• -Yeah, a little. You know, its...

  • Well, its original inspiration was I had a close friend of mine

  • who was in my very first band,

  • and he passed away a couple of years ago in the summertime.

  • I went down and saw him before he died.

  • And I came back and I -- it was just,

  • you know, it just sat with me, and that's --

  • and the song called "Last Man Standing."

  • I ended up being the last living member

  • of the first band that I was ever in.

  • And there's something about I was in a band

  • that lasted for three years with teenagers.

  • I mean, that's very, very unusual.

  • -Right, yeah. -From 1965 to '68,

  • from when I was 15 to when I was 18, it was the same guys,

  • the same guys from high school in the same band.

  • And so -- and it was my entire school of rock.

  • Every basic lesson that I learned,

  • I learned in that band -- the beginnings of performing,

  • how to put a show together,

  • the beginnings of your writing, everything.

  • Everything began during those three years

  • with that band, so that's something that --

  • and it was a momentous time in American history.

  • 1965 to '68, you know, it was just tumultuous.

  • And so it was a very, very memorable part of my life.

  • And so I started to write a little -- some of the songs

  • were set a little bit in that time period

  • where I went back a little bit

  • and thought about what it was like to play in the Elks Club,

  • the Firemen's Fair, the Union Hall,

  • in front of the drive-in movies, before the movie stars,

  • the VFW hall, and all those sort of very definitive

  • but small gigs that you play when you're just learning

  • your chops and your way, you know.

  • So the record sort of stretches from that time period

  • all the way to now.

  • Whereas the modern record that I cut with the E Street Band,

  • who I've been working with for 45 years or so,

  • and it's about -- part of it's about a life,

  • a life in music, you know, and it's about the music itself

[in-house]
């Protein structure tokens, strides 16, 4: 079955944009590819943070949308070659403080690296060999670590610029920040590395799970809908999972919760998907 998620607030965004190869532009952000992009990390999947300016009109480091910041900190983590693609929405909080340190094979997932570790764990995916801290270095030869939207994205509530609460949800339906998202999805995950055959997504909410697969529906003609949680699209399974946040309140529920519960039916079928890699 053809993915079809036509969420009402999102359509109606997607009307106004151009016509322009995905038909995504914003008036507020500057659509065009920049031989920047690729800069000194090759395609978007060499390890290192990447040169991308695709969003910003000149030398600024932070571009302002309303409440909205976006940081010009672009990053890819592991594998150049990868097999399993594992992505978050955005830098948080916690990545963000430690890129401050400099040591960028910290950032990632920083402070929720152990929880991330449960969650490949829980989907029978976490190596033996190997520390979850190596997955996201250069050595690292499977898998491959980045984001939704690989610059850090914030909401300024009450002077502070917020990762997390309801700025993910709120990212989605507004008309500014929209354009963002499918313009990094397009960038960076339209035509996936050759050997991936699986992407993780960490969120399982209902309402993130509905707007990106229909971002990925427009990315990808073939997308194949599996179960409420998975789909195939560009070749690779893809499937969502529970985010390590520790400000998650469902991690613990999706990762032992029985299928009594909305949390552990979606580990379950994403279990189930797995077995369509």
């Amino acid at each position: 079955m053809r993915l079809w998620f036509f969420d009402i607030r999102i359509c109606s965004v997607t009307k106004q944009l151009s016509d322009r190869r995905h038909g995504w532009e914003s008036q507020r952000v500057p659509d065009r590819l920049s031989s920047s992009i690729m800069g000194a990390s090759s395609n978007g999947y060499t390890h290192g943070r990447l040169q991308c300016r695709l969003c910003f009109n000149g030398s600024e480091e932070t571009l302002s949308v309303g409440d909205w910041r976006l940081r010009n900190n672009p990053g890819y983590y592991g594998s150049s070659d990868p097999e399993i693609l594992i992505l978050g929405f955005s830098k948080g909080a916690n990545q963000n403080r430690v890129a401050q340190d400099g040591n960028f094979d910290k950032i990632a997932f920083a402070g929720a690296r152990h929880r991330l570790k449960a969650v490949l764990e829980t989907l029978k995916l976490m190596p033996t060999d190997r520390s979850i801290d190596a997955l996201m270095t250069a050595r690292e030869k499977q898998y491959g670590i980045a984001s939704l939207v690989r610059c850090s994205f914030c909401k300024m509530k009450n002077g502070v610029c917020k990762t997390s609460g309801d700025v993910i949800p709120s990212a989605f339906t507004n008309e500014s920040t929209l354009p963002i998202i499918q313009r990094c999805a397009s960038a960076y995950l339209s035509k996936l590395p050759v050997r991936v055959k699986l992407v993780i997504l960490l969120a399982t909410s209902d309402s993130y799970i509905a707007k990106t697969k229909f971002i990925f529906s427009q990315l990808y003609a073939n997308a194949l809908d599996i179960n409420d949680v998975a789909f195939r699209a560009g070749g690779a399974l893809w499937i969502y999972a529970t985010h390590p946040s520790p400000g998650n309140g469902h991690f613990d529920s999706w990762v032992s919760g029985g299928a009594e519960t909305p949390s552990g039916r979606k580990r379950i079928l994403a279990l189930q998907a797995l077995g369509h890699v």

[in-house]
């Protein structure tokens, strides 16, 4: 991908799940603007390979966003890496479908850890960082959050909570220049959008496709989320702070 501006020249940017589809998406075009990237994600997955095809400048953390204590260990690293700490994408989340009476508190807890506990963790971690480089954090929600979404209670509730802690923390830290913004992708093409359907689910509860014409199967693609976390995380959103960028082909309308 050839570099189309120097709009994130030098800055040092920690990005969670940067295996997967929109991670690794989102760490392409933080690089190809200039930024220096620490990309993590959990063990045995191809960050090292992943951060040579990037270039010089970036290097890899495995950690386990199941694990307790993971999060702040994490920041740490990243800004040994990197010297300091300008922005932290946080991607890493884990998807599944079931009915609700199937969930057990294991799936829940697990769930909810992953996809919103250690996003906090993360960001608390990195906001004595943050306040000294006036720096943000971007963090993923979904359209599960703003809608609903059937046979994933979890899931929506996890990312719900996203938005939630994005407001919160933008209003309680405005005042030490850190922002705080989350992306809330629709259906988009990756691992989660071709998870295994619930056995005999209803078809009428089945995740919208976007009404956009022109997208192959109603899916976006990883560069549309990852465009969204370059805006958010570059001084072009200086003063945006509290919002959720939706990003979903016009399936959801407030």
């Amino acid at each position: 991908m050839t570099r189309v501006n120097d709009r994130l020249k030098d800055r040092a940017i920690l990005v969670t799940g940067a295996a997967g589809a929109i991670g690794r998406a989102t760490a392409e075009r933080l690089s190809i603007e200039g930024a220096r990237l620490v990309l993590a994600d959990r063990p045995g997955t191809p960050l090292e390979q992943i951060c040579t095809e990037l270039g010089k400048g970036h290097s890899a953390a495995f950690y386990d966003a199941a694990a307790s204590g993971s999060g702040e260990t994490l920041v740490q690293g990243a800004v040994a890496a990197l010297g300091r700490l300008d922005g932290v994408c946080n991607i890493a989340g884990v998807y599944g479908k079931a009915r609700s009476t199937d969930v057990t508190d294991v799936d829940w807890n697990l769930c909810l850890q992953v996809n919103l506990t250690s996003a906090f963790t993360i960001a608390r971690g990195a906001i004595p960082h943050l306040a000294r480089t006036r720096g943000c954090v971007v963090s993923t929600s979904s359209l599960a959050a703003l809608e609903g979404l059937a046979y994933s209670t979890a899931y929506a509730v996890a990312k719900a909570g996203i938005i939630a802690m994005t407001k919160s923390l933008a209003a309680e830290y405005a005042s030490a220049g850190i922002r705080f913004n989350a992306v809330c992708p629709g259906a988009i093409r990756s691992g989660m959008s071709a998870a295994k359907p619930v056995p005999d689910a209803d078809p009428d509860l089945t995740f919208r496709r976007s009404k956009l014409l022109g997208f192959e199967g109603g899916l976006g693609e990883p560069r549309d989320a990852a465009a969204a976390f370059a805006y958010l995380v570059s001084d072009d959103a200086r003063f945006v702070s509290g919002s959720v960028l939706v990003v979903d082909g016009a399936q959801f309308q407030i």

• and the role it plays in people's lives,

  • the role that it's played in my life.

  • And it's a bit summational as a record like that, you know?

  • -Do you remember -- When you were 15,

  • do you remember the first taste you got of, like, getting on

  • a stage or performing in front of a crowd or that vibe?

  • -It was at the Elks Club in Freehold,

  • and I went in about a month ago just to see

  • if the room was still there that I first played in.

  • And they redesigned the inside of it.

  • So it wasn't recognizable at this point.

  • But they had a nice little bar downstairs and...

  • [ Laughter ]

  • -Did you hop on stage with the band?

  • -No, it was 35 cents.

  • You played on Sunday, 35 cents to get in.

  • There was a room about this size

  • and there was a circle of --

  • the bands would set up in a circle,

  • and every band would play about three songs

  • then the next band would play three or four or five songs

  • and the next band would play for a little bit.

  • And all the bands were playing for free, you know.

  • And, you know, maybe there was...

  • It was less than 100 kids there,

  • but it was an amazing place to kind of start out.

  • And I remember -- the only thing I remember most is I got up

  • and I sang "Twist and Shout,"

  • and I've been singing it ever since.

  • -Was that your first song you learned?

  • -That was the first rock song.

  • You know, the first song I ever learned

  • was a song called "Greensleeves."

  • [ Crowd murmuring ] [ Laughter ]

  • You can hear the reaction from your audience.

  • [ Laughter ]

  • -"You guys will hear 'Greensleeves'!

  • "Please play 'Green--'" Wow!

  • -Playing "Greensleeves"?!

  • [ Laughter ]

  • Damn! -Wow!

  • We thought that was going to come with the encore.

  • You're gonna open with "Greensleeves"?

  • -It was a folk song.

  • The first thing I had was a big American --